It recently occurred to me that one small part of the global warming discussion on this blog was interesting because it hinged on an error that I ought to have spotted twice, once as a physicist and once as an economist. In fact, someone else pointed it out.
The context was a discussion of whether global warming increased the frequency of hurricanes. Mike Huben pointed to an argument by a friend of his: that hurricanes were more common at times when sea water temperatures were higher. This was offered as evidence that global warming would increase hurricane frequency, in response to opinions by hurricane experts that there was so far no reason to think it did.
Consider first the physics. A hurricane is a heat engine; it converts thermal energy into work in the form of swirling winds. In principle one could use windmills to turn the hurricane into, say, electrical power, although I doubt it is a practical project. A heat engine that simply turns heat into work is a perpetual motion machine of the second kind, impossible because it violates the second law of thermodynamics. Actual heat engines take heat from a hot source, convert some of it into work, and dump some of it into a colder sink. They run not off the absolute temperature of the source but off the temperature difference between source and sink.
The ocean is a thermal buffer. Because its heat capacity is large it averages out atmospheric temperature changes; that's why San Jose, where I live, has a milder climate than Davis, where my sister lives. Seasons when the ocean is unusually warm are also times when the temperature difference between sea and air is unusually high, which fits the observation that they are when hurricanes are likely to be generated.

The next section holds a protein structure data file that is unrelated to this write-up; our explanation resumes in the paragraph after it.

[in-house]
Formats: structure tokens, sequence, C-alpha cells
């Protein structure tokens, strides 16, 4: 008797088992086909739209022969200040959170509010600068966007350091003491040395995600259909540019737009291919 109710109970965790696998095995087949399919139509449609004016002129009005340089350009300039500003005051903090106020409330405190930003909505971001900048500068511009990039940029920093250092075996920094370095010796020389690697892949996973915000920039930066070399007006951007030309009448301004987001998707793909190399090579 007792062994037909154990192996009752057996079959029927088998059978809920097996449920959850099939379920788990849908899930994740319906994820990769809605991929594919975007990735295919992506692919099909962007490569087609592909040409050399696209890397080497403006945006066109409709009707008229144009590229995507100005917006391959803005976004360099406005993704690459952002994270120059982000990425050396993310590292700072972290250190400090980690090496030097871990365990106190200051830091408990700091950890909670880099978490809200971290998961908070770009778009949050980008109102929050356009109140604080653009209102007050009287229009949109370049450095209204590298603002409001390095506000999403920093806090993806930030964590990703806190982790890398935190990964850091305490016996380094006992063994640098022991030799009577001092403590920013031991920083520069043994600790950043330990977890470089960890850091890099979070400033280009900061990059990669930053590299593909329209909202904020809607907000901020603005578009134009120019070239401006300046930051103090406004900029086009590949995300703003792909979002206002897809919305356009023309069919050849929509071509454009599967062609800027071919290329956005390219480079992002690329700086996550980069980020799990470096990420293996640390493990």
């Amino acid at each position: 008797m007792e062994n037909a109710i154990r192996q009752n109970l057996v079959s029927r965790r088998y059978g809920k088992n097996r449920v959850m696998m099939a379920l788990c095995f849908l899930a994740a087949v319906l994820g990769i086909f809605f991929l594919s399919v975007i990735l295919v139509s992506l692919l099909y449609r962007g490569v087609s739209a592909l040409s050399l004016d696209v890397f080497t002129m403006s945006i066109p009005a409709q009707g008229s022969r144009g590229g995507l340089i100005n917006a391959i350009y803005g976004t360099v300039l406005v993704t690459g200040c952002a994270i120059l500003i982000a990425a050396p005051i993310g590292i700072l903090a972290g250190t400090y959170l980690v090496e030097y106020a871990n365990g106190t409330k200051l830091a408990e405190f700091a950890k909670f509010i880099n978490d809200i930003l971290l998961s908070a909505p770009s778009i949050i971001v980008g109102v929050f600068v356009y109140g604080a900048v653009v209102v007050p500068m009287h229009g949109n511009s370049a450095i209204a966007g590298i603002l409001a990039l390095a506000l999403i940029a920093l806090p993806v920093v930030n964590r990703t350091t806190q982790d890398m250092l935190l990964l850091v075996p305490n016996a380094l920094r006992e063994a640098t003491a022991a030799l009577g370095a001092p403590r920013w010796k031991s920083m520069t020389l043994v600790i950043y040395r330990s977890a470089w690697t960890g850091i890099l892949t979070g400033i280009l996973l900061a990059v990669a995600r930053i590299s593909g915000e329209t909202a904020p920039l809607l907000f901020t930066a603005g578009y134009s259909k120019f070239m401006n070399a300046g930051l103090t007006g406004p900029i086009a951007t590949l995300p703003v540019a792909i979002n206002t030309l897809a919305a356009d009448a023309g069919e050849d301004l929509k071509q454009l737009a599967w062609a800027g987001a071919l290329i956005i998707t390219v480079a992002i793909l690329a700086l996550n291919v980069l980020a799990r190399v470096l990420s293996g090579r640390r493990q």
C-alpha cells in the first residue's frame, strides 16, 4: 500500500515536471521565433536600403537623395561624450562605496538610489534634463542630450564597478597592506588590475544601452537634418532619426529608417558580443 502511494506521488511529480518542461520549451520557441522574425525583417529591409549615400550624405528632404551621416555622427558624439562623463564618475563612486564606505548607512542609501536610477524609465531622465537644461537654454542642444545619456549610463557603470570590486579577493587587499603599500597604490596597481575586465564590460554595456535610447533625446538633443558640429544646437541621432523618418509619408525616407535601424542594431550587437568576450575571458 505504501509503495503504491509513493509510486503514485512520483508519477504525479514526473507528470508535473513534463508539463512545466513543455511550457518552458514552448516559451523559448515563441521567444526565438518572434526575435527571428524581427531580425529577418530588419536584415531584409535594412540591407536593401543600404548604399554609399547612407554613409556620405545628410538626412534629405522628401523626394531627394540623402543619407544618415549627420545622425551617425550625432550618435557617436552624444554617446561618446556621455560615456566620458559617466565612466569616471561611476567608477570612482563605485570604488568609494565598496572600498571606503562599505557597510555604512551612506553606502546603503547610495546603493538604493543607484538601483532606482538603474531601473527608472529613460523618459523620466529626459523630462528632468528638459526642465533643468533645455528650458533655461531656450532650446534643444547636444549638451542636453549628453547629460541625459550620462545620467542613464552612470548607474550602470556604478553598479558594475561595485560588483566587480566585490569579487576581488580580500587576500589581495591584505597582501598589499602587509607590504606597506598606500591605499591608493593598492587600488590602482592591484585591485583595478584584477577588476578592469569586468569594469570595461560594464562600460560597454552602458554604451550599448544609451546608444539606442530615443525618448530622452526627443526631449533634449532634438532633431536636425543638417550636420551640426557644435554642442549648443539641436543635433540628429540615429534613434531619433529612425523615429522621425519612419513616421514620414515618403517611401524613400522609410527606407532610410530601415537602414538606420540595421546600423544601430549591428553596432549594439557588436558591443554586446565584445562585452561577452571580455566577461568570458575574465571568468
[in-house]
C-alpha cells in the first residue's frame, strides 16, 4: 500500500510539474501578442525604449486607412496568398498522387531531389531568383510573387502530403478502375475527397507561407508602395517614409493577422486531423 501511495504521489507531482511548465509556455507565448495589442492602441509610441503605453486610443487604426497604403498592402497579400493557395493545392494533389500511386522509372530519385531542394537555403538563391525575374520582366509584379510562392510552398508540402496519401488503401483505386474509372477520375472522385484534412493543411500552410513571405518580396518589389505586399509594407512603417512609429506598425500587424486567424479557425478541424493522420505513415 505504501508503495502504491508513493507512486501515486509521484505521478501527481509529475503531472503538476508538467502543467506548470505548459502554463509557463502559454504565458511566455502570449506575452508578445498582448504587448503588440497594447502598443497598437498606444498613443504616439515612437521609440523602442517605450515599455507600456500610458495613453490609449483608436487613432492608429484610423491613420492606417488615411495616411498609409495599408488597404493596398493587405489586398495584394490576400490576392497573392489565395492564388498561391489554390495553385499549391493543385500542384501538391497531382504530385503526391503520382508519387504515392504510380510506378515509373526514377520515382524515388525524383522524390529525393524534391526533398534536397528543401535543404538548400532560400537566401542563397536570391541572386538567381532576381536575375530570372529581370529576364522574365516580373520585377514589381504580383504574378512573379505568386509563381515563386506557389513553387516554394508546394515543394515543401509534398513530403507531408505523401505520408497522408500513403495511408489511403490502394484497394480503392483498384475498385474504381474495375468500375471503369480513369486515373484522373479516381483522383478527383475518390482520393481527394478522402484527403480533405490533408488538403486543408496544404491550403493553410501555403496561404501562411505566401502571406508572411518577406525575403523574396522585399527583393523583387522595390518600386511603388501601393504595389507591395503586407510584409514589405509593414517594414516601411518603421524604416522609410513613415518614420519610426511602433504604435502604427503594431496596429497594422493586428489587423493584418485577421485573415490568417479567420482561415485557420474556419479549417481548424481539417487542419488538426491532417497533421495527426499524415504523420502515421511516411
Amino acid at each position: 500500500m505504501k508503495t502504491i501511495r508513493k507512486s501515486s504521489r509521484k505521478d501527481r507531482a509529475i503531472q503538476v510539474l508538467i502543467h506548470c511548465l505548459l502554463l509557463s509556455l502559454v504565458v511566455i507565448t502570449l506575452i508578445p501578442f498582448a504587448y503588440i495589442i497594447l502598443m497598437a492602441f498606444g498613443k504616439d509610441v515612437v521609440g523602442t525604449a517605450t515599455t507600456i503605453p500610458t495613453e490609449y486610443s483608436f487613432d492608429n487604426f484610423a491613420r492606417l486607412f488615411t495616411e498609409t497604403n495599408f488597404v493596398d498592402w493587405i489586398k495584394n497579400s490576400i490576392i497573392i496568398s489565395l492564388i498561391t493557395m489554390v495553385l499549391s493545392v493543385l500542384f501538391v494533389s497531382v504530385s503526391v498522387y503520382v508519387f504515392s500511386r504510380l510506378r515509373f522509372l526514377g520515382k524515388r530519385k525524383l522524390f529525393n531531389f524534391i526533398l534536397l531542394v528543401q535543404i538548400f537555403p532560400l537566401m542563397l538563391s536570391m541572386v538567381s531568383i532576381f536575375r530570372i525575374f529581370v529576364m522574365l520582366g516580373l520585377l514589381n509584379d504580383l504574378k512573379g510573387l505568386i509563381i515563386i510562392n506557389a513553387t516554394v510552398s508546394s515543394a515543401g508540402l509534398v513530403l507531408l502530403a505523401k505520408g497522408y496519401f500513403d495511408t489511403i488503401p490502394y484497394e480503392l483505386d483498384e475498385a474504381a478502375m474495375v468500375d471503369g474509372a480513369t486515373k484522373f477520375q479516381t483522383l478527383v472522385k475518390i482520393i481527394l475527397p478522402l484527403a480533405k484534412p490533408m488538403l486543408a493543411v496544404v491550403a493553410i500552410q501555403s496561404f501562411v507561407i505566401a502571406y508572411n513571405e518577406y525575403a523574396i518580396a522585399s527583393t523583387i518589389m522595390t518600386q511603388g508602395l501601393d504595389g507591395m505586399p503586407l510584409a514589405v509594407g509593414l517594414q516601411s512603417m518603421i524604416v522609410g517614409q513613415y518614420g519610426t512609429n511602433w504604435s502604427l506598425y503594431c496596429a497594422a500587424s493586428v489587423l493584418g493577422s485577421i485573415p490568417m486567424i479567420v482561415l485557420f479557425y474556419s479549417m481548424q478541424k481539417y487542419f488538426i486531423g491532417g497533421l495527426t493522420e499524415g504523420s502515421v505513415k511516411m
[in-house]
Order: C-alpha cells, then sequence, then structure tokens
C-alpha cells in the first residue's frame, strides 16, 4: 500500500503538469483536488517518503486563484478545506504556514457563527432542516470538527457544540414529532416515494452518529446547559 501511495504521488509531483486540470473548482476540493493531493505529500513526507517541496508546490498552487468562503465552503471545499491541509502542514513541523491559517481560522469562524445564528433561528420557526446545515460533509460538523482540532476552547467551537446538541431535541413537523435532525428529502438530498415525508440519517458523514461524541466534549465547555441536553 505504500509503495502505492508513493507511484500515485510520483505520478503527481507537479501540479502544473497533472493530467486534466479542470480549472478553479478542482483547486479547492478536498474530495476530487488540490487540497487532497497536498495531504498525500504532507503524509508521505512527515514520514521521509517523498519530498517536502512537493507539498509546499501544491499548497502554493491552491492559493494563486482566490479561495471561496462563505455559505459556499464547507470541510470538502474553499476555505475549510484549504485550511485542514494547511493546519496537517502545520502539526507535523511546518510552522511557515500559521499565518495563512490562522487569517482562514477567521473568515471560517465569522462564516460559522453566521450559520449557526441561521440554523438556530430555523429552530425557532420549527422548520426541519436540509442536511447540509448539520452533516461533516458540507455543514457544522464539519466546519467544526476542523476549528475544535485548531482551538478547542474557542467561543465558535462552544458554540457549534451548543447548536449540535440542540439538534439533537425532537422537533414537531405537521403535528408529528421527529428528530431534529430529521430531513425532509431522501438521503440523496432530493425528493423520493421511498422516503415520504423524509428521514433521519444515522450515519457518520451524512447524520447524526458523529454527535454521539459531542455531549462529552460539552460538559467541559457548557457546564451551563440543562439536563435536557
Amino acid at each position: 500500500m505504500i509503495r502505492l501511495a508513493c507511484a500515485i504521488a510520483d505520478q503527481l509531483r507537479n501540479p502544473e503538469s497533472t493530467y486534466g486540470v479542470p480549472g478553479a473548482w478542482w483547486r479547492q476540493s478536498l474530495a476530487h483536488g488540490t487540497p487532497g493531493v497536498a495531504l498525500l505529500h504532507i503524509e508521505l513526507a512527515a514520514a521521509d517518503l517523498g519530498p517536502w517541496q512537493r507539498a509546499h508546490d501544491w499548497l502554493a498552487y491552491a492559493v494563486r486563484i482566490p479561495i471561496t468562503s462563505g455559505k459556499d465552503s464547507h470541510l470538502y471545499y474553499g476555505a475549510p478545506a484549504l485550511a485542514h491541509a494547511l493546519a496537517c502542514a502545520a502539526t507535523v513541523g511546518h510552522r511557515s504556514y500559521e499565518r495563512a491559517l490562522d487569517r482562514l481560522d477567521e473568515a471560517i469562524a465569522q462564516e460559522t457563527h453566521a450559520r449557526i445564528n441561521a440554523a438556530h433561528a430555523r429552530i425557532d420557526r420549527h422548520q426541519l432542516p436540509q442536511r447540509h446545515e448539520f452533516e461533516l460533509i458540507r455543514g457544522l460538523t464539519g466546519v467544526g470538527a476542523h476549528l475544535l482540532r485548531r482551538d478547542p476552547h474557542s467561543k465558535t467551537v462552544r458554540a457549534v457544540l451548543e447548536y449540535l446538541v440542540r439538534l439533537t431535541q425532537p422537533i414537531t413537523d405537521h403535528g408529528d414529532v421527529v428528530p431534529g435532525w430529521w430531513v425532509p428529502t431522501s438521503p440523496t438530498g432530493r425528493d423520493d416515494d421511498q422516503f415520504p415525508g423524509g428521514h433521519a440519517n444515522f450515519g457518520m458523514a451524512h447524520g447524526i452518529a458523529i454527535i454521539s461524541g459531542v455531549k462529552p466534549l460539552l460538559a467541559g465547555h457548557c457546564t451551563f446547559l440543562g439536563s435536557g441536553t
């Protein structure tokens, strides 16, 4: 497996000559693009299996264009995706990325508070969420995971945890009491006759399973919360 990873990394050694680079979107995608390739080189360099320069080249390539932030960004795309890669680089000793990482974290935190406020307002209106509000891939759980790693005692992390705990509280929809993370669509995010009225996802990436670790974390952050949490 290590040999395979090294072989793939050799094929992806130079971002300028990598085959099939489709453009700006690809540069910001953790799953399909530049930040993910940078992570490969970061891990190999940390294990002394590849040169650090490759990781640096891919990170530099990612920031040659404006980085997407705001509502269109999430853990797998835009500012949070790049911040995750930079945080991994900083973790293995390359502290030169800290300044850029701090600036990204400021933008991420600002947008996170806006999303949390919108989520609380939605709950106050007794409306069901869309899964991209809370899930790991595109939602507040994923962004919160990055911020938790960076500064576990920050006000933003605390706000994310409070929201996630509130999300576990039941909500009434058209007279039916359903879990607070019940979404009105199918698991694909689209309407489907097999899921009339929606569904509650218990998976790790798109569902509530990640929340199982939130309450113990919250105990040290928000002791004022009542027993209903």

Global warming, however, as the second commenter pointed out, affects both air and sea. There is no reason to expect it to change the difference between air and sea temperature, so the evidence that warm seasons generate hurricanes is irrelevant to the question of whether global warming would.
Next consider the economics, where the argument is less rigorous but still suggestive. One of the most famous mistakes in mid-twentieth century economics was the Phillips Curve. A. W. Phillips observed, correctly, that higher rates of inflation historically correlated with lower rates of unemployment. Economists concluded that there existed a tradeoff, that if a country was willing to accept a somewhat higher rate of inflation it could get a somewhat lower rate of unemployment.
The actual relationship was not between inflation and unemployment but between unanticipated inflation and unemployment. For reasons I sketch in one chapter
of my price theory text, when inflation is higher than expected unemployment is lower as a result. On average, high inflation correlates with higher than expected inflation, hence Phillips' statistical result. But if a country adopts a constant inflation rate of, say, 5%, pretty soon everyone anticipates a 5% inflation rate and unemployment goes back up to its long run level. Eventually, after observing the theoretical argument confirmed in the form of "stagflation," economists recognized the mistake; it is now generally agreed that the long run Phillips Curve is vertical, that anticipated inflation does not reduce unemployment.
The logic of the economic mistake and of the hurricane argument is identical. An effect that depends on a variable being higher or lower than its usual value is misidentified as an effect of its being absolutely high or low.
Incidentally, readers interested in the dispute over how large the costs of global warming are likely to be may want to take a look at the comments on the Blog "Backseat Driving," where I have been arguing with people. The argument started with a post
quoting this blog and responding and went on to an interesting post
about the ways in which our views are affected by our political bias. Brian, whose blog it is, seems like a nice fellow, somewhat more reasonable than his allies in the comment section, but none of them, so far, is willing to seriously consider the possibility that he might be wrong.